Fall 2022

LIT 190FS-01, AMES 190FS-01, ICS 190FS-02, ISS 323S, CMAC 190FS-01, LATAMER 190FS-01, RIGHTS 190FS-01, VMS 190FS-01

Social Movements and Social Media

Examines uses and abuses of social media by social movements. Interested in a broader historical study of mediating technologies and oppositional public sphere, course considers the uses of cameras, phones, cassette players, radio, and social media platforms, but also books, bodies, art, fashion, and automobiles as oppositional technologies. Studies political and ethical uses of technologies in social unrest. Investigates impact of technologies on social movements and social transformations in contemporary history. Student driven case studies will highlight contemporary engagement with social media by networked social movements. (CCI) (EI) (STS) (ALP) (CZ) Instructor consent required (Open only to students in the Focus Program.)

Fall 2022

LIT 304S-01, ISS 304S-01

Intro to Digital Culture: Media Theory, Politics, Aesthetics

What is digital culture today? In the first two decades of the 00s, digital culture has become more directly related to the emergence of social media platforms (from Youtube to Instagram, from Snapchat to Tiktok). Digital culture is now shaped by artificial intelligence. We make new friends through dating apps and by becoming followers. We know that biases of race, class, gender and sexuality are embedded in everyday search algorithms. This course welcomes students to participate in these emerging discussions and experiment with new ideas that are shaping digital culture today. Codes: CCI, STS, SS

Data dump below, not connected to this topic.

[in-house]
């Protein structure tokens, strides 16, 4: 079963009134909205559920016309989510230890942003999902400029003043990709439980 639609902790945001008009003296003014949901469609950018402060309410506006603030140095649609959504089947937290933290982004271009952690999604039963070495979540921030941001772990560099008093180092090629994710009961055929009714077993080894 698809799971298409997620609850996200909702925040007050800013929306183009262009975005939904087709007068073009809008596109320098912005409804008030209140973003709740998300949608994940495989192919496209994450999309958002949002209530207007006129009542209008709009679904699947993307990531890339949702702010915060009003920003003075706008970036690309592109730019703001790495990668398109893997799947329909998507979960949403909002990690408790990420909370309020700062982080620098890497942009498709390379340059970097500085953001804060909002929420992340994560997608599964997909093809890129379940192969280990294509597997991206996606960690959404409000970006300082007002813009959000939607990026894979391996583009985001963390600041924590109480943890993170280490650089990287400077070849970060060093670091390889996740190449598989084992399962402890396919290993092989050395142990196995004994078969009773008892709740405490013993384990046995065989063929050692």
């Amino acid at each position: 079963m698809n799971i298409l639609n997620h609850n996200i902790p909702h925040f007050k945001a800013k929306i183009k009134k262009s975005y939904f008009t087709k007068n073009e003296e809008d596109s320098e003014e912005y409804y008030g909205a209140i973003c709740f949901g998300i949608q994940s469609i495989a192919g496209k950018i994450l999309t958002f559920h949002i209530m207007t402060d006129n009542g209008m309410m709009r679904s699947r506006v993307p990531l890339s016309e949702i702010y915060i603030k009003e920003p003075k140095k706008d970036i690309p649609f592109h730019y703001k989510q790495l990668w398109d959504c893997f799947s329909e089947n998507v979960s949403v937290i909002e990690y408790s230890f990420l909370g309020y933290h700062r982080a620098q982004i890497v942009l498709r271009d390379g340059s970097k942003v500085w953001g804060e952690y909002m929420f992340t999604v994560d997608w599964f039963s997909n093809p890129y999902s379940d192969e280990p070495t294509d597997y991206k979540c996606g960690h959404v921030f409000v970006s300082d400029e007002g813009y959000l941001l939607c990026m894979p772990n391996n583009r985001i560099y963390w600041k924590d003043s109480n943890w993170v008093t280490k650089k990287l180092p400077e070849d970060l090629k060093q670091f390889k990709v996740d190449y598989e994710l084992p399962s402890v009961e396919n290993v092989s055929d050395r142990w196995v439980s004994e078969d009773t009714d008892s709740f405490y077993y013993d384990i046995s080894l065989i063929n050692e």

Fall 2022


Political Communication in a Changing Media Environment

Examination of interaction between citizens, media and political actors in today's fragmented information environment. Topics include evolution of political communication and media, emergence of new communication technologies, changes in campaign communication strategy, nature of news, theories of attitude formation and change, and role of political communications in campaigns and elections. Focus on implications of changing information environment for political communication strategies and for citizen knowledge and engagement in democratic process. (R) (SS)

Fall 2022

Elective Courses Summer 2022 Session 1

EDUC 220, AAAS 232, RIGHTS 221, SOCIOL 202